Life,  Tech

What Happens in the Brain When We Die: A Study of Near-Death Experiences

  Many people who have been near death or who have been brought back to life have had similar experiences: memories of memorable moments replaying in their minds, and possibly “out of body” experiences, where they feel like they are being watched from another part of the room. However, studies have found that not all people who survive near death experience flashbacks or “out-of-body” experiences.
  Many people who have been near death or who have been brought back to life have had similar experiences: memories of memorable moments replaying in their minds, and possibly “out of body” experiences, where they feel like they are being watched from another part of the room.
   A small study published today in the Proceedings of the National Academy of Sciences mapped the brain activity of four people at the time of death. They showed a sudden burst of brain activity after their hearts stopped beating, the results showed. The findings may explain how a person’s brain recalls conscious memories after their heart stops beating, the authors said.
  ”This suggests that people are identifying a marker of conscious awareness,” commented Sam Parnia, a pulmonary specialist at NYU Langone Medical Center in New York, who was not involved in the study.
  The brain may replay memorable events in the final moments
   Although death is medically defined as the moment when the heart stops beating irreversibly, recent research has shown that brain activity in many animals and humans can persist from seconds to hours after the heart stops beating. Hour. “It shows that our binary concept of life and death is old and outdated,” Parnia said.
  ”I was shocked to realize that we know so little about brain activity during death,” said senior author Jimo Borjigin, a neuroscientist at the University of Michigan. patient’s medical records.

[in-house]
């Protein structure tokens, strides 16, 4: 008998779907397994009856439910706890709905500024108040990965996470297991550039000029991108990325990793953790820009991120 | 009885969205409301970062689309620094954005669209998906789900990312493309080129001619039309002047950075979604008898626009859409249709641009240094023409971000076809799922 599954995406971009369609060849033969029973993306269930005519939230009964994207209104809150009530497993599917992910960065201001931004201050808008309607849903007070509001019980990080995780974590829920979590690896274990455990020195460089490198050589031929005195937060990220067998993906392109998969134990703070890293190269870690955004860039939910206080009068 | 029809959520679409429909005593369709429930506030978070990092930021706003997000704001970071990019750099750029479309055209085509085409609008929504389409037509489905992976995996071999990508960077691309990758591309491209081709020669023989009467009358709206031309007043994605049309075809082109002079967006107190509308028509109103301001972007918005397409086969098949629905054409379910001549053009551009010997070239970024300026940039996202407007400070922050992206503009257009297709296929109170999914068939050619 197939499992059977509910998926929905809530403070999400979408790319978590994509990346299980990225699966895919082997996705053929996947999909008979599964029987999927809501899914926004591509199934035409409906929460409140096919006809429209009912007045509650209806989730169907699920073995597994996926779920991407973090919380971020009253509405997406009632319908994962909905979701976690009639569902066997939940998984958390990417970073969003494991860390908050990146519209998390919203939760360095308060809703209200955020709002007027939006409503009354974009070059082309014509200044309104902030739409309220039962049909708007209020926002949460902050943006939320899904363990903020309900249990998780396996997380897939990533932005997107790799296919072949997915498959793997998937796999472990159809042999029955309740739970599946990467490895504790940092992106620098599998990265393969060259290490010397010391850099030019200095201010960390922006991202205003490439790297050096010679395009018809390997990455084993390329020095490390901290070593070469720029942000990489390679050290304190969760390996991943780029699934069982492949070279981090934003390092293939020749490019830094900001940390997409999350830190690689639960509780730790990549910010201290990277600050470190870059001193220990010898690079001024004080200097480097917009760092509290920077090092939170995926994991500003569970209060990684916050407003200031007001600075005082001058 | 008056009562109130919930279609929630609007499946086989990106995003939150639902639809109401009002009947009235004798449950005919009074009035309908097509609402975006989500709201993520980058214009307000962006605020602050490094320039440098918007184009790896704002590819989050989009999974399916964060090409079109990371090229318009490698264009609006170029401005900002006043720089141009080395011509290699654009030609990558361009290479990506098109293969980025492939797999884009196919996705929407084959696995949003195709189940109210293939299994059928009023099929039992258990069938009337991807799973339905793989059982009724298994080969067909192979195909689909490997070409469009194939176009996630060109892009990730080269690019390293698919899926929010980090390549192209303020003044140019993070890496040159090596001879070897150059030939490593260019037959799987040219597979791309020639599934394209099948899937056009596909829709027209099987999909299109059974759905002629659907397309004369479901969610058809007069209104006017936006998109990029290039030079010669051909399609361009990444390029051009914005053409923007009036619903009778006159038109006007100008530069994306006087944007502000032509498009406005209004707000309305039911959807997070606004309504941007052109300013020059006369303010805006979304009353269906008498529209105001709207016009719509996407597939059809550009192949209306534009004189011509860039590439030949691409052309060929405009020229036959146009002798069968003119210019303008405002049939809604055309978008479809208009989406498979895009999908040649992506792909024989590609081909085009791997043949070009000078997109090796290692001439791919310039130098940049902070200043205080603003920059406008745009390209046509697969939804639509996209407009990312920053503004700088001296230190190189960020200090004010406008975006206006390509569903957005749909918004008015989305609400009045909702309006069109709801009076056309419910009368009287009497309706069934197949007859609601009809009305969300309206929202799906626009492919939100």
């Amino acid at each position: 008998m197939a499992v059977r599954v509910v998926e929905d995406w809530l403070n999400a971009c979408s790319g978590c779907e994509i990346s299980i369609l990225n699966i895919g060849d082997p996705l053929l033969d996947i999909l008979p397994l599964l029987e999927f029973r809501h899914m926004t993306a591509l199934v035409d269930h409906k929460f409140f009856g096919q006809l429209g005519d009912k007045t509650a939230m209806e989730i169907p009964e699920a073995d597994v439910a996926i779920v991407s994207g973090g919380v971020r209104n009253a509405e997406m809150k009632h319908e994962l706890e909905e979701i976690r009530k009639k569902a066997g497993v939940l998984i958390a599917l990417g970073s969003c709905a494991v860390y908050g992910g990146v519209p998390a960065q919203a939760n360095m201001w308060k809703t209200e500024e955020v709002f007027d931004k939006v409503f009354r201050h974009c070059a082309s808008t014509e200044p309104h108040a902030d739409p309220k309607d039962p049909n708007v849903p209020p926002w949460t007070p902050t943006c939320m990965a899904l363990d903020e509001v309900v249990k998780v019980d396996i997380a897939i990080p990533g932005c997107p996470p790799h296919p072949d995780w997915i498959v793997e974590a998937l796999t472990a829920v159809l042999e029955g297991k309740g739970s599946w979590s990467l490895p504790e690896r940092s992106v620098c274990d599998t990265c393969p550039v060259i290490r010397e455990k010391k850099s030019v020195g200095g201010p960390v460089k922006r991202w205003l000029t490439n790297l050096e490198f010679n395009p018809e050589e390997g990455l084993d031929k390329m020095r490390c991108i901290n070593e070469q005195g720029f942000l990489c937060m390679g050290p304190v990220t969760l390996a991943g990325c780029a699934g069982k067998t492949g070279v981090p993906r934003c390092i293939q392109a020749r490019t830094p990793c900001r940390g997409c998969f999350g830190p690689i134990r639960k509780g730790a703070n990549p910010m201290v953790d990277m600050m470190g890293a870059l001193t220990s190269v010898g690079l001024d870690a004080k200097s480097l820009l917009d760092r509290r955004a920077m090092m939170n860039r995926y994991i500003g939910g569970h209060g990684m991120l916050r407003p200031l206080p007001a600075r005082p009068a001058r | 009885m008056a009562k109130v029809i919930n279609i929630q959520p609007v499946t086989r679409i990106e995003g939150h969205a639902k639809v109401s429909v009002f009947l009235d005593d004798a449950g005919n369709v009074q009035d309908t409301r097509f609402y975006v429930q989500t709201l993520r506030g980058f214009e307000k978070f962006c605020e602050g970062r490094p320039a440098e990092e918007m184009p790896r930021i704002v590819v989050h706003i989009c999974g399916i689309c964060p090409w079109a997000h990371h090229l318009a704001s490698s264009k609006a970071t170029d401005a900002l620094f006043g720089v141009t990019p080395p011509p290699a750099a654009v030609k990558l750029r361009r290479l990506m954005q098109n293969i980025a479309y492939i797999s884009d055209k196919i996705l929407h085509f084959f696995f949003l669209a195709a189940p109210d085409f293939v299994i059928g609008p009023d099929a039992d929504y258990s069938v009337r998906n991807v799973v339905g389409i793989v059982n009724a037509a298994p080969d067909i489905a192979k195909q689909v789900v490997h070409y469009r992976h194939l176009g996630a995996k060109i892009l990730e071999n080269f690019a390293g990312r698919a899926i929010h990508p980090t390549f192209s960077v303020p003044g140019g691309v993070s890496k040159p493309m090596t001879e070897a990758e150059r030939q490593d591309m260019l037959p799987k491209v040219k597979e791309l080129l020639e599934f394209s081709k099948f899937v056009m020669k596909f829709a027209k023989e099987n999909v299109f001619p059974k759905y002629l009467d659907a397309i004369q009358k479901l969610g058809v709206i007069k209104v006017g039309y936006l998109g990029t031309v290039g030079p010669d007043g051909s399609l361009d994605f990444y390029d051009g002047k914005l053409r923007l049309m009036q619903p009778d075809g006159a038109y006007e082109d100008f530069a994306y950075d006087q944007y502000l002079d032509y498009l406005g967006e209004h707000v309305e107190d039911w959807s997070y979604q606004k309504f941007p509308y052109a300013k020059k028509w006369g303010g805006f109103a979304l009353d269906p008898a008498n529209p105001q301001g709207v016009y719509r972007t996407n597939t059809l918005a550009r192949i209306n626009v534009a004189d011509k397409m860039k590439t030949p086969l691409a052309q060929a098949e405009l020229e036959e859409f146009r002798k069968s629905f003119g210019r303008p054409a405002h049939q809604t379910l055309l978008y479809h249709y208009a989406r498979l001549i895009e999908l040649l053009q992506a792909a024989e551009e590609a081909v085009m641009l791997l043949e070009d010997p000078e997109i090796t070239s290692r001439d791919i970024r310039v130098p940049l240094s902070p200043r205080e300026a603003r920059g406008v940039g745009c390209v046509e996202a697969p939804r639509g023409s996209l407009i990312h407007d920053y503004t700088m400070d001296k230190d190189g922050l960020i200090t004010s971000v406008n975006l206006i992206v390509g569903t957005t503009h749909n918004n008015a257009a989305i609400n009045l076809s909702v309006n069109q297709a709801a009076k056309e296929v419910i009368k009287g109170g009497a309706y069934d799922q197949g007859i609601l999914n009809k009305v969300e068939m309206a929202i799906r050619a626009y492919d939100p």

Doctors put EEG caps on these four patients. The EEG cap continuously monitors electrical signals on the surface of the patient’s brain before and after doctors remove the ventilator, during each patient’s last heartbeat measurement, and until all brain activity ceases.
  Seconds after the ventilator was taken off, the brains of two of the patients were suddenly lit up with high-frequency neuronal activity called gamma waves. This activity continues until the heart stops beating.
   Ajmal Zemmar, a neurosurgeon at the University of Louisville in the United States, said: “Seeing gamma waves in people who are dying indicates that there is a biological mechanism for the brain to replay memorable events in the last moments.” Bursts of brain activity are a survival mode. For the
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   Only two people in the study showed gamma wave activity, and Charlotte Martial, a biomedical scientist at the University of Liege in Belgium, isn’t surprised, because he says not all people who survive near-death experience flashbacks or “out-of-body” experiences .
   Borjigin noted that two of the people whose brains showed gamma wave activity had a history of seizures, which could have caused their brains to experience abnormal rhythms.
   The team also found increased activity in the temporoparietal-occipital junction in the patients’ brains. This area is thought to be associated with consciousness and is activated during dreams, seizures and “out-of-body” states.
   Borjigin believes that bursts of brain activity are a survival mode. Studies of brain-dead animals have found that after brain death, the organ begins to release a large number of signaling molecules and produce unusual brain wave patterns in an attempt to wake itself up.

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